Agenzia Fides REPORT - The population of Uruguay is still dismayed by the terrible situation that came into the open a few days ago when it was learned that a group of nurses in more than one hospital, carried out euthanasia without any control . In this context, the Conference of Bishops issued a statement on the occasion of Easter, to express the feelings of Christians before these events and to encourage the defense of life in all its stages, from before birth until natural death.
"We refer –is read in the statement signed by Mgr. Carlos Collazzi, Bishop of Mercedes and President of the Episcopal Conference - especially to crimes committed against people who were in intensive care, totally helpless. We raise our prayer for those who have seen their lives shattered, for their bereaved families and also for the perpetrators of these deaths. With all the Uruguayan society, we hope that measures will help to rebuild trust in health care organizations. With the same sensitivity we remember that the debate on the decriminalization of abortion will soon have a decisive stage in the House of Representatives. Here we are in front of defenseless human lives. We reaffirm our belief, supported by science, that every life that is in the womb is that of a human being who asks to be born and to continue to develop in all aspects of life, and therefore to participate with all its rights and duties in the life of our society". (CE) (Agenzia Fides 29/3/2012)


NAIROBI, March 27, 2012 (CISA) -A Christian organization has launched a national pregnancy-crisis centre to cater for victims of “unwanted” pregnancies who sometimes often opt for abortion.
The Rescue Homes, Kiotas (a Swahili word for bird’s nest) are spear-headed by the Kenya Christian Professionals Forum (KCPF).
The guest of honor at the official launch Professor Miriam Were, Kenya’s community health Goodwill Ambassador, praised KCPF and its patron, Dr Jean Kagia for the wisdom behind the establishment of the Centre.
“This is all about the Church and matters pertaining to life. I commend you for being pro life,” she said.
Professor Were called on the Christians to commit themselves fully to the teachings of God, observing that certain issues such as “unwanted pregnancies “ and abortions occur due our moral weakness.
“There is need for all of us to be pro-life, for this is what God expects from us,” she stressed.
On, March 24, KCPF organized a March for life that began and ended at Uhuru Park, Nairobi.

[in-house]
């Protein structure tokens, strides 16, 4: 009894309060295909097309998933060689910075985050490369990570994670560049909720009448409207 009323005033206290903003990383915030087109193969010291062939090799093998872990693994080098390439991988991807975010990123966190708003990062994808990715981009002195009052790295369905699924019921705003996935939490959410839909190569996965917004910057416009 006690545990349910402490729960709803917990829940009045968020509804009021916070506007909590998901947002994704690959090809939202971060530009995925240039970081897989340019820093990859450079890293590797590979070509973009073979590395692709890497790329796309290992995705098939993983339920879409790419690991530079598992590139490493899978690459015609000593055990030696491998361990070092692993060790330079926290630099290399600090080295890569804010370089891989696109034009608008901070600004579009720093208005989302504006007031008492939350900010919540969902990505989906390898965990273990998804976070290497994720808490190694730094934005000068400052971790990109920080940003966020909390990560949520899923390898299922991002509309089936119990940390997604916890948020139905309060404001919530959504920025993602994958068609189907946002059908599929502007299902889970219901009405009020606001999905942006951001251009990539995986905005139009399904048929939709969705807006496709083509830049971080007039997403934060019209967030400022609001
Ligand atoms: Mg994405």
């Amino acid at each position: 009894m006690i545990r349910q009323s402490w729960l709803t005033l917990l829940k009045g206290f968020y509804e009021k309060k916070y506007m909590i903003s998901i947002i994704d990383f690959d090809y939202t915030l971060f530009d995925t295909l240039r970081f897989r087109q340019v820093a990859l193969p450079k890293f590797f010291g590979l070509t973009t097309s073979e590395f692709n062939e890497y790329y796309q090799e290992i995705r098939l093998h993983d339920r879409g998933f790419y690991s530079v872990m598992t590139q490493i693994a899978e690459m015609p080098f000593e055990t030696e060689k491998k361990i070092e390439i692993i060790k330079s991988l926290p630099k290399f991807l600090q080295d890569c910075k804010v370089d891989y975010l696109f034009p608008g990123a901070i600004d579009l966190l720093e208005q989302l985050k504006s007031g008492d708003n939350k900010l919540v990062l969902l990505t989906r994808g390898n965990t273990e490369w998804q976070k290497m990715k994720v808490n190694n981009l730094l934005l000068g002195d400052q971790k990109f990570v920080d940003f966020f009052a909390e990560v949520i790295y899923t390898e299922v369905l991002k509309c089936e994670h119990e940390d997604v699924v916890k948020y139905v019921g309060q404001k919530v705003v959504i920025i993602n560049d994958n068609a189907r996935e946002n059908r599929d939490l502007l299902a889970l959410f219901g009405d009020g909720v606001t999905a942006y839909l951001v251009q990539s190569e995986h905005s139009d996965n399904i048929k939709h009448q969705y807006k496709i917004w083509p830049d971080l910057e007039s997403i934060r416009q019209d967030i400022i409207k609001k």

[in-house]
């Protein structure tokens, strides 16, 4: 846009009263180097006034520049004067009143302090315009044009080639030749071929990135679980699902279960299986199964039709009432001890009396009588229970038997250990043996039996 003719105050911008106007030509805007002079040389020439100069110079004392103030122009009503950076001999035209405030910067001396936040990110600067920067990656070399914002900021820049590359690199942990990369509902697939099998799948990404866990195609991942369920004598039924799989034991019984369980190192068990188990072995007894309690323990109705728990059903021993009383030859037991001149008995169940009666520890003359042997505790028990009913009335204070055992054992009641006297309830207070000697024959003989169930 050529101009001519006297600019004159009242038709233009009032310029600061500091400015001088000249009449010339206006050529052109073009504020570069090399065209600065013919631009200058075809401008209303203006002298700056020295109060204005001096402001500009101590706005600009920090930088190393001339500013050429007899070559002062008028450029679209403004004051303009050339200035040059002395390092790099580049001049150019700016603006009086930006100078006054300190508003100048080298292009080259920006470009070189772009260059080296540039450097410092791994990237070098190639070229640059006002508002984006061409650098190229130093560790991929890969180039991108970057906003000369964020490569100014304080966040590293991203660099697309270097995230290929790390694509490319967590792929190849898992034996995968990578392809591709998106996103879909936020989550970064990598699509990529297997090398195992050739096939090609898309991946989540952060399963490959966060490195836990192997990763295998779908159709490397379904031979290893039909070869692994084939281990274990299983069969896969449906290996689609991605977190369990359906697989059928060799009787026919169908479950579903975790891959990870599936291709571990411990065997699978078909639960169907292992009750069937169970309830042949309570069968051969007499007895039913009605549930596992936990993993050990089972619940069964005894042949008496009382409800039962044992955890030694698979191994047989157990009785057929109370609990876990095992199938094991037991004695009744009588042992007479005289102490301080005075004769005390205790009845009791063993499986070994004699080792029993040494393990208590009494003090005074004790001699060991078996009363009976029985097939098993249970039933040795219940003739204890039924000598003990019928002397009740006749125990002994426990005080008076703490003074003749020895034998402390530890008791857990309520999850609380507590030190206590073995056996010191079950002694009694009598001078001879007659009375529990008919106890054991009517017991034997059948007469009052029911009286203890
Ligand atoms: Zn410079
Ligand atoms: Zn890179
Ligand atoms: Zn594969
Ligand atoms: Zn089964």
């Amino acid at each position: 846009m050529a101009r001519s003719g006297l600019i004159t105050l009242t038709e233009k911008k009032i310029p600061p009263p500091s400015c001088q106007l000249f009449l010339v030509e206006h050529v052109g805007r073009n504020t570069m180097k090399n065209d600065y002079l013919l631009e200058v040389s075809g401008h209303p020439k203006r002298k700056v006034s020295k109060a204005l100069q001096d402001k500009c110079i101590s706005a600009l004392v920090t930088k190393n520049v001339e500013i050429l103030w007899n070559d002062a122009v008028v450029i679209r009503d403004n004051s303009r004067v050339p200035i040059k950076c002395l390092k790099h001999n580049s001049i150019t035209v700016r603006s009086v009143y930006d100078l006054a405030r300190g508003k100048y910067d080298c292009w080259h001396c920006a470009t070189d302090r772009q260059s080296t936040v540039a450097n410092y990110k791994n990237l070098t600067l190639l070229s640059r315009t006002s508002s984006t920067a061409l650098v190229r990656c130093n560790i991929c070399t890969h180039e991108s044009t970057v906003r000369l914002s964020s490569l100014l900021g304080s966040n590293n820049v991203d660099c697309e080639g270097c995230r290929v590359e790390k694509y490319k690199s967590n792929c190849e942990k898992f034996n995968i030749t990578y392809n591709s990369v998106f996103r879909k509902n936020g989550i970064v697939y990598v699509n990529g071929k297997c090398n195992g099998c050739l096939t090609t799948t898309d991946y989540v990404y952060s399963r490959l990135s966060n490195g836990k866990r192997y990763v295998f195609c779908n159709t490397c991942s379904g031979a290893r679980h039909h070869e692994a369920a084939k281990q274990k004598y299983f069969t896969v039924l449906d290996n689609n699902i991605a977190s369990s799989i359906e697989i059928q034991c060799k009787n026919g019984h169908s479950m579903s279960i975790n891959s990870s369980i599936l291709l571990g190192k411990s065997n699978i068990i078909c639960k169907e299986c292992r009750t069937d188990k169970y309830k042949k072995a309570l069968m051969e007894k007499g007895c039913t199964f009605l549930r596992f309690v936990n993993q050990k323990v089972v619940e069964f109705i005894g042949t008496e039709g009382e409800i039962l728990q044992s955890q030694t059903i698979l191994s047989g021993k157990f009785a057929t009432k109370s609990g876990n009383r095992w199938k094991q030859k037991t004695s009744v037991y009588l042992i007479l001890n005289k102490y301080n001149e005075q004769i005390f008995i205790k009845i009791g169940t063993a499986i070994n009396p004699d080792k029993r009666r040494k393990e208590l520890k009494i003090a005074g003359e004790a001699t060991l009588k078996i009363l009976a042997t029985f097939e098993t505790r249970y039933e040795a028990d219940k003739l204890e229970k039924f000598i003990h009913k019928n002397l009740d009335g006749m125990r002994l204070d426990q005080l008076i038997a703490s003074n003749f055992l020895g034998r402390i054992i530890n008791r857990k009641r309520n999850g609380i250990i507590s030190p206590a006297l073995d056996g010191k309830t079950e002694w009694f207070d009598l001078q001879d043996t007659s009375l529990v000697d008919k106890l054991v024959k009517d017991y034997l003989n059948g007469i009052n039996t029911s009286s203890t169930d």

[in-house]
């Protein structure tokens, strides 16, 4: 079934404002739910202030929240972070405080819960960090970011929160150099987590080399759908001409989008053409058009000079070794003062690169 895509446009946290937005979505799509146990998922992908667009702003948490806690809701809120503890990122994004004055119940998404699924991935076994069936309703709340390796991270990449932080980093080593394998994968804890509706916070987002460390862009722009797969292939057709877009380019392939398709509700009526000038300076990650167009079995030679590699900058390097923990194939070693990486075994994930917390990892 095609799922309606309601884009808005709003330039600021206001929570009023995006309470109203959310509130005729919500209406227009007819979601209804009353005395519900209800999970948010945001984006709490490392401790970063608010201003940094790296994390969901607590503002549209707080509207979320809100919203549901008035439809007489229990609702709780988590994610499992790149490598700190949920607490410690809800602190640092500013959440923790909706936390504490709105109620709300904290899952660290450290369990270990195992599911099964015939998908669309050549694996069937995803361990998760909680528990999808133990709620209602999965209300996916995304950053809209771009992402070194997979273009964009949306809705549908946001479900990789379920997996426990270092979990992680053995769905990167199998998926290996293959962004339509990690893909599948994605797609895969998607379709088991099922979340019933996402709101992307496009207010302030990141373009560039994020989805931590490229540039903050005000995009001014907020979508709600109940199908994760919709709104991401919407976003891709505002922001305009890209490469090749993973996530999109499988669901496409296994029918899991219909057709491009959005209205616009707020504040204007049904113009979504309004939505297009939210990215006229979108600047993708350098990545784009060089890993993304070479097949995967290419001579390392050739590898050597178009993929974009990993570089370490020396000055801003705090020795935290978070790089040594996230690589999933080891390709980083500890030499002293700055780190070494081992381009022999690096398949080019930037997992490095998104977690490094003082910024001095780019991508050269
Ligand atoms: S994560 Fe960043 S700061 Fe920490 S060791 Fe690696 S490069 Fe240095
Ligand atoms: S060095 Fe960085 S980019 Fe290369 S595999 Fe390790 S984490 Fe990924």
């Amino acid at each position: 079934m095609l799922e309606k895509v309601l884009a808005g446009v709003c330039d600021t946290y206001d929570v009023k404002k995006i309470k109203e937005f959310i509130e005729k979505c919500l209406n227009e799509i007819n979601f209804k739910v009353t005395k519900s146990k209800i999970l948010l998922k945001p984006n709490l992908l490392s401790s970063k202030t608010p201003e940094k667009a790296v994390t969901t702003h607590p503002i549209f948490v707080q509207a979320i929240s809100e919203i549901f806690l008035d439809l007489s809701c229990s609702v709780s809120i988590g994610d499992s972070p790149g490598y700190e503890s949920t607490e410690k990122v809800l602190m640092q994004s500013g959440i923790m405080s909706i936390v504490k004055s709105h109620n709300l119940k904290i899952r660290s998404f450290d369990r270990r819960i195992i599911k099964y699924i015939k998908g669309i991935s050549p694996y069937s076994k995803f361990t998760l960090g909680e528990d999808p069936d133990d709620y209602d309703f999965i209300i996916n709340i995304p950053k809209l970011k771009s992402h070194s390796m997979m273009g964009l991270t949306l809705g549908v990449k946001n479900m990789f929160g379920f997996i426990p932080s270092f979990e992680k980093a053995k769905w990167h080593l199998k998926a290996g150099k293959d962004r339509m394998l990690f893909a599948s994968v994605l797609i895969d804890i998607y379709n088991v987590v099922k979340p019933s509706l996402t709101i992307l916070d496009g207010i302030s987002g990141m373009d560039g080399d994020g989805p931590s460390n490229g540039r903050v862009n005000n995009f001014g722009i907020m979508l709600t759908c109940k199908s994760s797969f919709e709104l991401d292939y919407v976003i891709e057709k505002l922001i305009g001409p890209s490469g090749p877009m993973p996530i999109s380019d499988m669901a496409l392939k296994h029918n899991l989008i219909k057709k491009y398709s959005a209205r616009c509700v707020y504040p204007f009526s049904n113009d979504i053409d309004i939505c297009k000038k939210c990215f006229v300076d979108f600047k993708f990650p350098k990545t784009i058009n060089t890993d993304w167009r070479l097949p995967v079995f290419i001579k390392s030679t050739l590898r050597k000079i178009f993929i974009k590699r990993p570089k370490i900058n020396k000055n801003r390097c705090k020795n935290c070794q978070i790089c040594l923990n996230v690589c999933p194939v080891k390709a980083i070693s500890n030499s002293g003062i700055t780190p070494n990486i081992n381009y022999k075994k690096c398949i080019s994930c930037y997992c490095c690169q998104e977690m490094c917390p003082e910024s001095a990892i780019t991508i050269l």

Flagging off the March, Deputy National Council of Churches (NCCK) General Secretary, Oliver Kisaka said the Church’s pro-life activities were not accidental but Gods command.
He asked the Christians to be watchful of possible “shortcomings” in the country’s new Constitution, which he said might open up areas of anti-life, through channels like abortion.
Kisaka promised that the Church will forever uphold its pro-life stand.
“Our opposition to the new Constitution during the referendum was partly because, we as God’s people felt that certain sections of the document were not pro-life enough, “he explained.
KCPF patron, Dr Kagia said her organizations vision is to establish 47 Rescue Kiotas throughout the country by the year 2020. They planned to work through churches and Christians to achieve their goal.
“We must work hard to counteract those who are anti-life, pro-abortionists included,” she concluded.
Pauline Kalonzo, the wife of the country’s Vice President, Stephen Kalonzo, said those who have decided to work against God’s plan for life will always fail.


by di Joseph Yun Li-sun
The meeting is set for 12 June in the chapel of the Kaesong industrial complex, an inter-Korean joint venture. Tensions remain high on the peninsula because of a missile launch. The presence of Christians in North Korea raises doubts.

Seoul (AsiaNews) - South Korea's Protestant leaders agreed to hold a religious service and a prayer vigil in the North. The event will take place in the chapel of the Kaesong industrial complex, a joint venture between the two Koreas, on 12 June. Rev Han Gie-yang, of the United Church of Korea, confirmed the meeting but many sources have doubts about the identity (and faith) of northern Christians.